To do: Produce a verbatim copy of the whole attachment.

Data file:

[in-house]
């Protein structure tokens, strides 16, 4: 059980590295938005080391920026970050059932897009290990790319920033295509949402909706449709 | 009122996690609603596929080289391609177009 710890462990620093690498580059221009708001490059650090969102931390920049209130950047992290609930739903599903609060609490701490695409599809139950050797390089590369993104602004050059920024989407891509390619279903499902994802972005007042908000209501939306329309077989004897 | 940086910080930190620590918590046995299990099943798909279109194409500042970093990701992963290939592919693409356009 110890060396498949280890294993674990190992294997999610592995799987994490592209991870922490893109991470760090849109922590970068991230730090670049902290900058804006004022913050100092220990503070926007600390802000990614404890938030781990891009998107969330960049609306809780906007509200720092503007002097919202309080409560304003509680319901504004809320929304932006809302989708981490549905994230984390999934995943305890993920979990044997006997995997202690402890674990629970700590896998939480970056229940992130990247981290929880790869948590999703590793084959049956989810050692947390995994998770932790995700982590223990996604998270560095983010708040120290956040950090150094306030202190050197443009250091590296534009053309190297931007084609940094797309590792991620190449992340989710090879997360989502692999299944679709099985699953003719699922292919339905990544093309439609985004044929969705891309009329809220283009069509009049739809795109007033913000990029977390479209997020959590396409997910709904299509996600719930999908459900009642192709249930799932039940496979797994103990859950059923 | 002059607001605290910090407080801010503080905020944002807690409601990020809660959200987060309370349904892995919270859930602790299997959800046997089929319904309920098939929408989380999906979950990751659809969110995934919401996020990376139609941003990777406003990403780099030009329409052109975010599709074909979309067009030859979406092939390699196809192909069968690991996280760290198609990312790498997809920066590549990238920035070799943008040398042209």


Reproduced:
[in-house]
């Protein structure tokens, strides 16, 4: 059980590295938005080391920026970050059932897009290990790319920033295509949402909706449709 | 009122996690609603596929080289391609177009 710890462990620093690498580059221009708001490059650090969102931390920049209130950047992290609930739903599903609060609490701490695409599809139950050797390089590369993104602004050059920024989407891509390619279903499902994802972005007042908000209501939306329309077989004897 | 940086910080930190620590918590046995299990099943798909279109194409500042970093990701992963290939592919693409356009 110890060396498949280890294993674990190992294997999610592995799987994490592209991870922490893109991470760090849109922590970068991230730090670049902290900058804006004022913050100092220990503070926007600390802000990614404890938030781990891009998107969330960049609306809780906007509200720092503007002097919202309080409560304003509680319901504004809320929304932006809302989708981490549905994230984390999934995943305890993920979990044997006997995997202690402890674990629970700590896998939480970056229940992130990247981290929880790869948590999703590793084959049956989810050692947390995994998770932790995700982590223990996604998270560095983010708040120290956040950090150094306030202190050197443009250091590296534009053309190297931007084609940094797309590792991620190449992340989710090879997360989502692999299944679709099985699953003719699922292919339905990544093309439609985004044929969705891309009329809220283009069509009049739809795109007033913000990029977390479209997020959590396409997910709904299509996600719930999908459900009642192709249930799932039940496979797994103990859950059923 | 002059607001605290910090407080801010503080905020944002807690409601990020809660959200987060309370349904892995919270859930602790299997959800046997089929319904309920098939929408989380999906979950990751659809969110995934919401996020990376139609941003990777406003990403780099030009329409052109975010599709074909979309067009030859979406092939390699196809192909069968690991996280760290198609990312790498997809920066590549990238920035070799943008040398042209």